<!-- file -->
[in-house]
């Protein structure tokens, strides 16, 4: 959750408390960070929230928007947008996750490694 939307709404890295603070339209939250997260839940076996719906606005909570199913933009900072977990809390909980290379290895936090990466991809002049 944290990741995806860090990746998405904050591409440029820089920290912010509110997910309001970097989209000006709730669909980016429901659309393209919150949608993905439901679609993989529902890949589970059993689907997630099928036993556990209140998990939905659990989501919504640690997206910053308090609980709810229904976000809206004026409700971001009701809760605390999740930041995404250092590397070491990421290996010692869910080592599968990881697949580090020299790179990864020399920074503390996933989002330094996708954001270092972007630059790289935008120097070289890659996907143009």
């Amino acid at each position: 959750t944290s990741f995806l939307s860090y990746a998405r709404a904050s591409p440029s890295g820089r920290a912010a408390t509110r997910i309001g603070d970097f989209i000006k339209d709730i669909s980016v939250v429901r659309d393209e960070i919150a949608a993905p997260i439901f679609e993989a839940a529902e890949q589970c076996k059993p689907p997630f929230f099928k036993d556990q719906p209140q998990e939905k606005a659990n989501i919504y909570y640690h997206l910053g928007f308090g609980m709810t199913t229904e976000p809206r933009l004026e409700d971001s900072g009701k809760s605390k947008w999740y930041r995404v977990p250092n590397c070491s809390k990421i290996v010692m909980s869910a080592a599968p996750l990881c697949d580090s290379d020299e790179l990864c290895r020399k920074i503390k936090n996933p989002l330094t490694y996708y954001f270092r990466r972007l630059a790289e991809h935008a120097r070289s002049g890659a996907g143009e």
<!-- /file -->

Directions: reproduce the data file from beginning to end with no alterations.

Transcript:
[in-house]
């Protein structure tokens, strides 16, 4: 959750408390960070929230928007947008996750490694 939307709404890295603070339209939250997260839940076996719906606005909570199913933009900072977990809390909980290379290895936090990466991809002049 944290990741995806860090990746998405904050591409440029820089920290912010509110997910309001970097989209000006709730669909980016429901659309393209919150949608993905439901679609993989529902890949589970059993689907997630099928036993556990209140998990939905659990989501919504640690997206910053308090609980709810229904976000809206004026409700971001009701809760605390999740930041995404250092590397070491990421290996010692869910080592599968990881697949580090020299790179990864020399920074503390996933989002330094996708954001270092972007630059790289935008120097070289890659996907143009």
């Amino acid at each position: 959750t944290s990741f995806l939307s860090y990746a998405r709404a904050s591409p440029s890295g820089r920290a912010a408390t509110r997910i309001g603070d970097f989209i000006k339209d709730i669909s980016v939250v429901r659309d393209e960070i919150a949608a993905p997260i439901f679609e993989a839940a529902e890949q589970c076996k059993p689907p997630f929230f099928k036993d556990q719906p209140q998990e939905k606005a659990n989501i919504y909570y640690h997206l910053g928007f308090g609980m709810t199913t229904e976000p809206r933009l004026e409700d971001s900072g009701k809760s605390k947008w999740y930041r995404v977990p250092n590397c070491s809390k990421i290996v010692m909980s869910a080592a599968p996750l990881c697949d580090s290379d020299e790179l990864c290895r020399k920074i503390k936090n996933p989002l330094t490694y996708y954001f270092r990466r972007l630059a790289e991809h935008a120097r070289s002049g890659a996907g143009e």